Guido met Marsha at a famous bar called Rex and Eric’s in Waikiki. He lived locally. She was on vacation. He’d put on his five gold chains, unbuttoned his billowy polyester shirt with the big collar to reveal just enough chest hair, stepped into a pair of black high-waisted pants that hugged his tight butt, and completed his ensemble with a pair of platform shoes that made him almost seven feet tall. His future wife would call him John Revolting, but Guido thought he was all that on the dance floor.
It was getting late. Guido’s hopes of finding a late-night date were thinning out.
Marsha was in a flowered sarong she’d bought on her trip, and she could shake it with the best of them. Guido spun her a little too hard, and her sarong dropped to the floor, revealing everything except what a pair of pink bikini undies could hide.
Guido jumped into action. He scooped up the sarong and encircled her with it as he hugged her close, under the disco ball. Only the most alert patrons got to see anything — it all happened so fast. Midwestern Marsha was appreciative, and Guido’s heroic gesture led him to both a rewarding night and a couple of future dates.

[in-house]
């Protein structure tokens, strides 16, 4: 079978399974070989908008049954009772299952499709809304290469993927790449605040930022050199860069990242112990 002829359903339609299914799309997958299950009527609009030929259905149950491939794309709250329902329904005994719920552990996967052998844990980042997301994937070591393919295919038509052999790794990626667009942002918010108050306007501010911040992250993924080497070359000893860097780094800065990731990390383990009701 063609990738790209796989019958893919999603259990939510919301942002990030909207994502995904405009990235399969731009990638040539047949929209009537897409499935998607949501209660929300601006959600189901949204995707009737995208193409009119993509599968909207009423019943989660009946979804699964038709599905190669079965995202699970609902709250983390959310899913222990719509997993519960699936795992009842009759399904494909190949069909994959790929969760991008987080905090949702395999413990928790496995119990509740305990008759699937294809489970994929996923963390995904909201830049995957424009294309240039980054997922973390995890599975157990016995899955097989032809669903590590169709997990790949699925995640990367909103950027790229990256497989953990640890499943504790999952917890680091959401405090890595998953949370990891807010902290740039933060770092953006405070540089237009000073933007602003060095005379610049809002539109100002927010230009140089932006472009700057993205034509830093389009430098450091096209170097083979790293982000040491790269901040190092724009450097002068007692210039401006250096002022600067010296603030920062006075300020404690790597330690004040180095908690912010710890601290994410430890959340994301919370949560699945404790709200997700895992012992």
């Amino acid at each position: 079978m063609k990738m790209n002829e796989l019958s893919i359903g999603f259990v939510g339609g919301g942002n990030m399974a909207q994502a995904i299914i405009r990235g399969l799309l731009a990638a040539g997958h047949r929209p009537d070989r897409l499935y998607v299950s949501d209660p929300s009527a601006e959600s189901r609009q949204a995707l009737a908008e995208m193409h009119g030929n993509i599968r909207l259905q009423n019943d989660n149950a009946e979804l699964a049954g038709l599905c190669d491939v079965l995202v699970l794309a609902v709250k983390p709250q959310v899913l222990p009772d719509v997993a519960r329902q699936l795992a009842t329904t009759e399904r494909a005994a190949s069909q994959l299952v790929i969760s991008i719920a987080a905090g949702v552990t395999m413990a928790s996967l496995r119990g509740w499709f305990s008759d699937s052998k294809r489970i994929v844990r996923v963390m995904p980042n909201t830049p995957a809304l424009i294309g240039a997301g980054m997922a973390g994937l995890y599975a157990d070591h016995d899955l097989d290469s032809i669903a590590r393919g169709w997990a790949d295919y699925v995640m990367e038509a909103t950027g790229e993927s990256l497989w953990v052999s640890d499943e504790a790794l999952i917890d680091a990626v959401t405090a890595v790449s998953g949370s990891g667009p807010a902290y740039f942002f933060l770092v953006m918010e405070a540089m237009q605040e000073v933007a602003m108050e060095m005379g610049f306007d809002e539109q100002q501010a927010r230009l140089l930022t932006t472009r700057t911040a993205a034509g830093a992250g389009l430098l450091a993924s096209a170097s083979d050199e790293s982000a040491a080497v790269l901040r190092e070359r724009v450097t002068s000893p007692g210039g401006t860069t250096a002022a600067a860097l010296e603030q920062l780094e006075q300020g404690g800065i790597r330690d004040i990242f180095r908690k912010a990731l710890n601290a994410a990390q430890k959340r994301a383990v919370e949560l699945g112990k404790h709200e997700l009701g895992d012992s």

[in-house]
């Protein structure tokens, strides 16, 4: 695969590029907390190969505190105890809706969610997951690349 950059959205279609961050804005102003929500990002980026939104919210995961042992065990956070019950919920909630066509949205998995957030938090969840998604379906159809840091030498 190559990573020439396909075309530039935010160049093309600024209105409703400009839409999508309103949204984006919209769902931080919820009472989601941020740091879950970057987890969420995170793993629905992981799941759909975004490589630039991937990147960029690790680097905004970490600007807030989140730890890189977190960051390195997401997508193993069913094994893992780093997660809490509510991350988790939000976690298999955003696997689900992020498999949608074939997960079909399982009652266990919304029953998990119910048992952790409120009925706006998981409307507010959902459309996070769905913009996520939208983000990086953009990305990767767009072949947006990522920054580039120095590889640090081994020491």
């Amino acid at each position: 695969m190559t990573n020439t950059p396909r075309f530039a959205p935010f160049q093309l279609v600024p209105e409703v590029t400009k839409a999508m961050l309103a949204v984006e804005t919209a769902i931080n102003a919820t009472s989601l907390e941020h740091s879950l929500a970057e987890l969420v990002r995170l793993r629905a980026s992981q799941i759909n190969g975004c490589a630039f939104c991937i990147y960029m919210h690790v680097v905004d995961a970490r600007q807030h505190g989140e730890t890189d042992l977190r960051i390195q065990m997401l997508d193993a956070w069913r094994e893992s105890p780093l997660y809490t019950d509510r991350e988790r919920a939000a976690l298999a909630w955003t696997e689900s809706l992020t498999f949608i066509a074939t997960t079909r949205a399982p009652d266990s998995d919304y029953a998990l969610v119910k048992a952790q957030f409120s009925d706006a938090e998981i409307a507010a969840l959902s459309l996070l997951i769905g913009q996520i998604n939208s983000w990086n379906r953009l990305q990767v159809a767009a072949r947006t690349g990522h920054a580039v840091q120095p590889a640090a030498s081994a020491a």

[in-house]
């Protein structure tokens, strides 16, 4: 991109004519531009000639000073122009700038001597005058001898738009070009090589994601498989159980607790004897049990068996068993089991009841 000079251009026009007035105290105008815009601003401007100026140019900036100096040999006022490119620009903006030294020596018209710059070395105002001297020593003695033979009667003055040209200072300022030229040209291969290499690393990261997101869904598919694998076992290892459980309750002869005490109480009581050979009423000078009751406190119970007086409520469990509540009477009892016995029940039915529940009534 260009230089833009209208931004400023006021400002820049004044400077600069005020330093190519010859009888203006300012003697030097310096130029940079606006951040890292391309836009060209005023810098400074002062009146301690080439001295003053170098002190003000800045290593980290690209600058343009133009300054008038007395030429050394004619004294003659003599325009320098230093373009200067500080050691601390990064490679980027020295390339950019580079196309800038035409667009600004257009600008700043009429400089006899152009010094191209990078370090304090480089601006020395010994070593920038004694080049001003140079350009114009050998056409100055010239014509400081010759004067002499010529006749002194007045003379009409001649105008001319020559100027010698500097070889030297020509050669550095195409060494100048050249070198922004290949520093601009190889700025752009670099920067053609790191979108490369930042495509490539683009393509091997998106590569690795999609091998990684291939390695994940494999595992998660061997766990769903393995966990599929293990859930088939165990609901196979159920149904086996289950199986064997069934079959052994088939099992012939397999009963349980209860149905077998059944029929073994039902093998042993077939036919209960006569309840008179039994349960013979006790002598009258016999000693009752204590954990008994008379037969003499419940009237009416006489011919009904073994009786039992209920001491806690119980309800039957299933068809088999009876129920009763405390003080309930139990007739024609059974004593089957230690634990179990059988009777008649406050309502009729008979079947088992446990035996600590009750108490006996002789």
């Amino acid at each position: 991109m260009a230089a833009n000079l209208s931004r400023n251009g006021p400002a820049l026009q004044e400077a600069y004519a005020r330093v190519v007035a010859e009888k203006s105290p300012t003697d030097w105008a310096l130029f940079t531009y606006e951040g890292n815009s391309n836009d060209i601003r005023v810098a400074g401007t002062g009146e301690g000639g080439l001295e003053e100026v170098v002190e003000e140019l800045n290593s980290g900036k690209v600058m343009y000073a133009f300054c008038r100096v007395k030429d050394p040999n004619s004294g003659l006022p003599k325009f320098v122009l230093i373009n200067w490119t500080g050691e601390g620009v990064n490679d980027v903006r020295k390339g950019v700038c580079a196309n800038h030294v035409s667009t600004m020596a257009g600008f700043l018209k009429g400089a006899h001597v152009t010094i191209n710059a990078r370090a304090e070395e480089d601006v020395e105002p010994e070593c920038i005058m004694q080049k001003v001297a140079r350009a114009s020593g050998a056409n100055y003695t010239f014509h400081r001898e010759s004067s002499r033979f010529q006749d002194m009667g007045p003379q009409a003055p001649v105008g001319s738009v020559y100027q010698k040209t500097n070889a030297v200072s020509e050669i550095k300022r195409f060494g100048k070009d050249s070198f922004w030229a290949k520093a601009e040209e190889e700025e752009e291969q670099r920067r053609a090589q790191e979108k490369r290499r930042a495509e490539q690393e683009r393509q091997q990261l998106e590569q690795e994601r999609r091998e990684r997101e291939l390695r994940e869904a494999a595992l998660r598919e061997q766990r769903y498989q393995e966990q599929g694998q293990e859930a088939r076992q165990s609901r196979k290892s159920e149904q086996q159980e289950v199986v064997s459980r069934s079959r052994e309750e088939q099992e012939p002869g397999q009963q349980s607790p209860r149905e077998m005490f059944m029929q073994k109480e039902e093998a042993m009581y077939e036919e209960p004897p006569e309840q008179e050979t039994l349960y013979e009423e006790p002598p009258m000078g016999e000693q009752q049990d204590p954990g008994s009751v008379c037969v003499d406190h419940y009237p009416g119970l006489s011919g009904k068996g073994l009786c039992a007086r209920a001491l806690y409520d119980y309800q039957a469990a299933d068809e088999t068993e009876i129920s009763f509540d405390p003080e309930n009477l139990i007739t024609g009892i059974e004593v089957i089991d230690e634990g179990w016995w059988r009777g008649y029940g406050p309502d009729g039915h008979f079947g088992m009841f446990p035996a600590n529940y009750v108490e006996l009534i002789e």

So, to be clear, this wasn’t the worst . . . er, date that ever happened to Guido, but maybe it was the worst wardrobe malfunction Marsha would have in her lifetime and maybe her most memorable vacation to boot.
Couldda Wouldda Shouldda
If Marsha would’ve ended up with Guido, they would’ve invented a sarong with a no-slip clip and patented it. They would’ve marketed their product all over Hawaii, her hometown of Chicago and the Polynesian islands, telling the world how they met and how Guido had saved the day that night for them both.